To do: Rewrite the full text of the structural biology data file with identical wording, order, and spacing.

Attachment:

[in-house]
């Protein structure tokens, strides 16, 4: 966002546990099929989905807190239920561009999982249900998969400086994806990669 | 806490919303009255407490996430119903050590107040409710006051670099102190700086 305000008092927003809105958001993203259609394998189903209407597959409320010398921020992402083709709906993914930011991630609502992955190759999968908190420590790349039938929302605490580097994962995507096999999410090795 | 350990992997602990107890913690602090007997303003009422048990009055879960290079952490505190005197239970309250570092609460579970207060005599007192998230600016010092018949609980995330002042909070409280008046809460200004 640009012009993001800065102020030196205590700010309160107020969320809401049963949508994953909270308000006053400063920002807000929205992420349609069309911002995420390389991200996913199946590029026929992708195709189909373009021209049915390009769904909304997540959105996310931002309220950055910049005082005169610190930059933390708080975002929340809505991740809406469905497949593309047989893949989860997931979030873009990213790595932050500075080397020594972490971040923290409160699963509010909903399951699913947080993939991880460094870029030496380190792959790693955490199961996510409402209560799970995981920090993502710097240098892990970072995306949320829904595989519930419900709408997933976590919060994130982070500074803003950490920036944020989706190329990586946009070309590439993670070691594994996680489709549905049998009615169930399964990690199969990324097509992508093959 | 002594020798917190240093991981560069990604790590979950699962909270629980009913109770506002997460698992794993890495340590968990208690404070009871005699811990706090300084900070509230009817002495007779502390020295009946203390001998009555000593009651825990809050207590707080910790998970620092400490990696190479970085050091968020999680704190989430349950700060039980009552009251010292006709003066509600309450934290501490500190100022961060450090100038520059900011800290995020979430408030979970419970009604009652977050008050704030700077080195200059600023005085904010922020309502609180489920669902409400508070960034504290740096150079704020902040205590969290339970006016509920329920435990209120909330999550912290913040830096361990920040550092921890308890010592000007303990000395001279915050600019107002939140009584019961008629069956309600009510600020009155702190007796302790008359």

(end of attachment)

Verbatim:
[in-house]
């Protein structure tokens, strides 16, 4: 966002546990099929989905807190239920561009999982249900998969400086994806990669 | 806490919303009255407490996430119903050590107040409710006051670099102190700086 305000008092927003809105958001993203259609394998189903209407597959409320010398921020992402083709709906993914930011991630609502992955190759999968908190420590790349039938929302605490580097994962995507096999999410090795 | 350990992997602990107890913690602090007997303003009422048990009055879960290079952490505190005197239970309250570092609460579970207060005599007192998230600016010092018949609980995330002042909070409280008046809460200004 640009012009993001800065102020030196205590700010309160107020969320809401049963949508994953909270308000006053400063920002807000929205992420349609069309911002995420390389991200996913199946590029026929992708195709189909373009021209049915390009769904909304997540959105996310931002309220950055910049005082005169610190930059933390708080975002929340809505991740809406469905497949593309047989893949989860997931979030873009990213790595932050500075080397020594972490971040923290409160699963509010909903399951699913947080993939991880460094870029030496380190792959790693955490199961996510409402209560799970995981920090993502710097240098892990970072995306949320829904595989519930419900709408997933976590919060994130982070500074803003950490920036944020989706190329990586946009070309590439993670070691594994996680489709549905049998009615169930399964990690199969990324097509992508093959 | 002594020798917190240093991981560069990604790590979950699962909270629980009913109770506002997460698992794993890495340590968990208690404070009871005699811990706090300084900070509230009817002495007779502390020295009946203390001998009555000593009651825990809050207590707080910790998970620092400490990696190479970085050091968020999680704190989430349950700060039980009552009251010292006709003066509600309450934290501490500190100022961060450090100038520059900011800290995020979430408030979970419970009604009652977050008050704030700077080195200059600023005085904010922020309502609180489920669902409400508070960034504290740096150079704020902040205590969290339970006016509920329920435990209120909330999550912290913040830096361990920040550092921890308890010592000007303990000395001279915050600019107002939140009584019961008629069956309600009510600020009155702190007796302790008359």